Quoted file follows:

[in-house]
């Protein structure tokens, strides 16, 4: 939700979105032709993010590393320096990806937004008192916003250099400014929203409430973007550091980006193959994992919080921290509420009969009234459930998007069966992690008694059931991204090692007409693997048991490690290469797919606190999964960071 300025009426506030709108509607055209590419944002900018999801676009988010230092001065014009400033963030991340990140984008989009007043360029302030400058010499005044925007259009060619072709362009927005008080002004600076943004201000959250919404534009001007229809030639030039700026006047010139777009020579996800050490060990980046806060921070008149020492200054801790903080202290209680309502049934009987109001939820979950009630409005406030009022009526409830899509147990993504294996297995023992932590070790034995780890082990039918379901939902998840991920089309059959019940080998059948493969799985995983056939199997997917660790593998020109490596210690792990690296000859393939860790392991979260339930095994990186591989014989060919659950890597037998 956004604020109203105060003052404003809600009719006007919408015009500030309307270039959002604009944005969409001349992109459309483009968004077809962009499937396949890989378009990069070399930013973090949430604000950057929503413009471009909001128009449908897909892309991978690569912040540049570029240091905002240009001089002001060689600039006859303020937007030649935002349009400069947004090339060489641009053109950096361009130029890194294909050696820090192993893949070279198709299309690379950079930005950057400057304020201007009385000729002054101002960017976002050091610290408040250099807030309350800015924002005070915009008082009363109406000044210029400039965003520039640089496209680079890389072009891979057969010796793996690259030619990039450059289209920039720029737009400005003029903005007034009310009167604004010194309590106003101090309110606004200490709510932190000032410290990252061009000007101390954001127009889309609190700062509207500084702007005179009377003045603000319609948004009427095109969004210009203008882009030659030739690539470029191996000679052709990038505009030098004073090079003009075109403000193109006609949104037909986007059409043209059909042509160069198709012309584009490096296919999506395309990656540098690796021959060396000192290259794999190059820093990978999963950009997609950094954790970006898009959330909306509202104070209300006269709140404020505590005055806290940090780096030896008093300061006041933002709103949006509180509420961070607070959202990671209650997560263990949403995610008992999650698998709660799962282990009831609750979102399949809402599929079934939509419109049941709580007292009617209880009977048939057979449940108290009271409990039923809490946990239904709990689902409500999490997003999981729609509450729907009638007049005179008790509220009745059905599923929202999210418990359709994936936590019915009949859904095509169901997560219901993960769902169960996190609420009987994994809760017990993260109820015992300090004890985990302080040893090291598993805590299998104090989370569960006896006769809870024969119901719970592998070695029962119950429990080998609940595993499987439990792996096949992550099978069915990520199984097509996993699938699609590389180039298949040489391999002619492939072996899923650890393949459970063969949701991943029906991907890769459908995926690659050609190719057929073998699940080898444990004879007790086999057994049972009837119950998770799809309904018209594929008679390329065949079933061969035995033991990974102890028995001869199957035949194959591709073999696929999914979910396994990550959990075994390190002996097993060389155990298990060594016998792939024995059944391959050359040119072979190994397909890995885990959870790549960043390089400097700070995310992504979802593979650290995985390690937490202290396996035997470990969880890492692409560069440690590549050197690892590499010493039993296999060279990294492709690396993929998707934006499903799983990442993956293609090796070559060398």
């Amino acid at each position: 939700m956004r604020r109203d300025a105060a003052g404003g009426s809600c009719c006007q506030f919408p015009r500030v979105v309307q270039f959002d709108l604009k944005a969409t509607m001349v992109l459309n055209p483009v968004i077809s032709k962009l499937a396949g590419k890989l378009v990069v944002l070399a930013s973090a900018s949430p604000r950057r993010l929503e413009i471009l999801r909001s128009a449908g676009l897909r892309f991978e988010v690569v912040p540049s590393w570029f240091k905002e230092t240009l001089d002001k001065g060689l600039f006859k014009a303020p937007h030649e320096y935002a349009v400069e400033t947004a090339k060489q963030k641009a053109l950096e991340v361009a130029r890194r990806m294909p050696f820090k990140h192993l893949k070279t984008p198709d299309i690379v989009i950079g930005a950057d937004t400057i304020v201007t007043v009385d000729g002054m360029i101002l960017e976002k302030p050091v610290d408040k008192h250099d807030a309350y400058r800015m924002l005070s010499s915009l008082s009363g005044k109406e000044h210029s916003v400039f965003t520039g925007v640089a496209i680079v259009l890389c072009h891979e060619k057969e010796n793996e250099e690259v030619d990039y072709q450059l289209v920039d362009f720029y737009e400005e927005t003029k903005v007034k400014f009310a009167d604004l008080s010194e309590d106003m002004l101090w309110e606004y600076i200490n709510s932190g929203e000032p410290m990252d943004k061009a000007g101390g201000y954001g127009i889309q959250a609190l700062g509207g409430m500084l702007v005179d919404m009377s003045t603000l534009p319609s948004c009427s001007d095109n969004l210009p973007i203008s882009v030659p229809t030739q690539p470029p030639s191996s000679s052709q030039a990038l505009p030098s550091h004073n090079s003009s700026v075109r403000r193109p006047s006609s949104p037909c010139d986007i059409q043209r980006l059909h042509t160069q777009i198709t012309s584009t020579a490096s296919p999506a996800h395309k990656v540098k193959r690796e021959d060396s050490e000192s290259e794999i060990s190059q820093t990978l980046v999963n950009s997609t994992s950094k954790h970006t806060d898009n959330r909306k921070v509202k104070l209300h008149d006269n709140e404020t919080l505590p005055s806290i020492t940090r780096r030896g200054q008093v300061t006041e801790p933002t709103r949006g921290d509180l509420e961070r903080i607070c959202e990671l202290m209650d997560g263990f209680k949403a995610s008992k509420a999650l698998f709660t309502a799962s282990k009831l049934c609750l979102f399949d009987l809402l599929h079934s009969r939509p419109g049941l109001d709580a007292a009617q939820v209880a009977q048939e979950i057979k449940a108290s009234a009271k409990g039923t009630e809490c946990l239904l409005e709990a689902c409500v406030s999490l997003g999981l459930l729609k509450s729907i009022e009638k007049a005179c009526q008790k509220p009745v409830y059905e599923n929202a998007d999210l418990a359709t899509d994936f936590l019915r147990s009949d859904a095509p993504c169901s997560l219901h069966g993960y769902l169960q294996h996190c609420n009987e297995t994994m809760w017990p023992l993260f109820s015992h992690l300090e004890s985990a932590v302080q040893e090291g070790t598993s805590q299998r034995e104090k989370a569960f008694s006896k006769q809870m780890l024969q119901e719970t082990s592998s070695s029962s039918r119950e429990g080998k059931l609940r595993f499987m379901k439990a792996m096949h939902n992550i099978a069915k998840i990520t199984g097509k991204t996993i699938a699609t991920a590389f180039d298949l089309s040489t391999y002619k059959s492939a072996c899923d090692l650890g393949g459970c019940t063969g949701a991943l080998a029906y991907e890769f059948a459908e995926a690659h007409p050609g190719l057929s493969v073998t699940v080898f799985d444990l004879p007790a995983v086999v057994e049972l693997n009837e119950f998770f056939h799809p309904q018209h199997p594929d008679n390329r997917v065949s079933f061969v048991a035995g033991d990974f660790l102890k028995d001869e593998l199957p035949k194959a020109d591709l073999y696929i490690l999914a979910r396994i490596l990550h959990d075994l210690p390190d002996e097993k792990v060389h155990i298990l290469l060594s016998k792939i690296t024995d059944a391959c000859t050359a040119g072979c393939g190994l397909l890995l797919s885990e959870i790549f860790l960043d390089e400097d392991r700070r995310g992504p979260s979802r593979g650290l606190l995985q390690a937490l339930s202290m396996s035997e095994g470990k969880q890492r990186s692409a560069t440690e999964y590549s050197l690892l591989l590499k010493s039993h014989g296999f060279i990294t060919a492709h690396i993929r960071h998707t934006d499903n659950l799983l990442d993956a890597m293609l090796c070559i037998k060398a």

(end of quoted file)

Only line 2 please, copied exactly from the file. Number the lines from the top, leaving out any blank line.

């Protein structure tokens, strides 16, 4: 939700979105032709993010590393320096990806937004008192916003250099400014929203409430973007550091980006193959994992919080921290509420009969009234459930998007069966992690008694059931991204090692007409693997048991490690290469797919606190999964960071 300025009426506030709108509607055209590419944002900018999801676009988010230092001065014009400033963030991340990140984008989009007043360029302030400058010499005044925007259009060619072709362009927005008080002004600076943004201000959250919404534009001007229809030639030039700026006047010139777009020579996800050490060990980046806060921070008149020492200054801790903080202290209680309502049934009987109001939820979950009630409005406030009022009526409830899509147990993504294996297995023992932590070790034995780890082990039918379901939902998840991920089309059959019940080998059948493969799985995983056939199997997917660790593998020109490596210690792990690296000859393939860790392991979260339930095994990186591989014989060919659950890597037998 956004604020109203105060003052404003809600009719006007919408015009500030309307270039959002604009944005969409001349992109459309483009968004077809962009499937396949890989378009990069070399930013973090949430604000950057929503413009471009909001128009449908897909892309991978690569912040540049570029240091905002240009001089002001060689600039006859303020937007030649935002349009400069947004090339060489641009053109950096361009130029890194294909050696820090192993893949070279198709299309690379950079930005950057400057304020201007009385000729002054101002960017976002050091610290408040250099807030309350800015924002005070915009008082009363109406000044210029400039965003520039640089496209680079890389072009891979057969010796793996690259030619990039450059289209920039720029737009400005003029903005007034009310009167604004010194309590106003101090309110606004200490709510932190000032410290990252061009000007101390954001127009889309609190700062509207500084702007005179009377003045603000319609948004009427095109969004210009203008882009030659030739690539470029191996000679052709990038505009030098004073090079003009075109403000193109006609949104037909986007059409043209059909042509160069198709012309584009490096296919999506395309990656540098690796021959060396000192290259794999190059820093990978999963950009997609950094954790970006898009959330909306509202104070209300006269709140404020505590005055806290940090780096030896008093300061006041933002709103949006509180509420961070607070959202990671209650997560263990949403995610008992999650698998709660799962282990009831609750979102399949809402599929079934939509419109049941709580007292009617209880009977048939057979449940108290009271409990039923809490946990239904709990689902409500999490997003999981729609509450729907009638007049005179008790509220009745059905599923929202999210418990359709994936936590019915009949859904095509169901997560219901993960769902169960996190609420009987994994809760017990993260109820015992300090004890985990302080040893090291598993805590299998104090989370569960006896006769809870024969119901719970592998070695029962119950429990080998609940595993499987439990792996096949992550099978069915990520199984097509996993699938699609590389180039298949040489391999002619492939072996899923650890393949459970063969949701991943029906991907890769459908995926690659050609190719057929073998699940080898444990004879007790086999057994049972009837119950998770799809309904018209594929008679390329065949079933061969035995033991990974102890028995001869199957035949194959591709073999696929999914979910396994990550959990075994390190002996097993060389155990298990060594016998792939024995059944391959050359040119072979190994397909890995885990959870790549960043390089400097700070995310992504979802593979650290995985390690937490202290396996035997470990969880890492692409560069440690590549050197690892590499010493039993296999060279990294492709690396993929998707934006499903799983990442993956293609090796070559060398």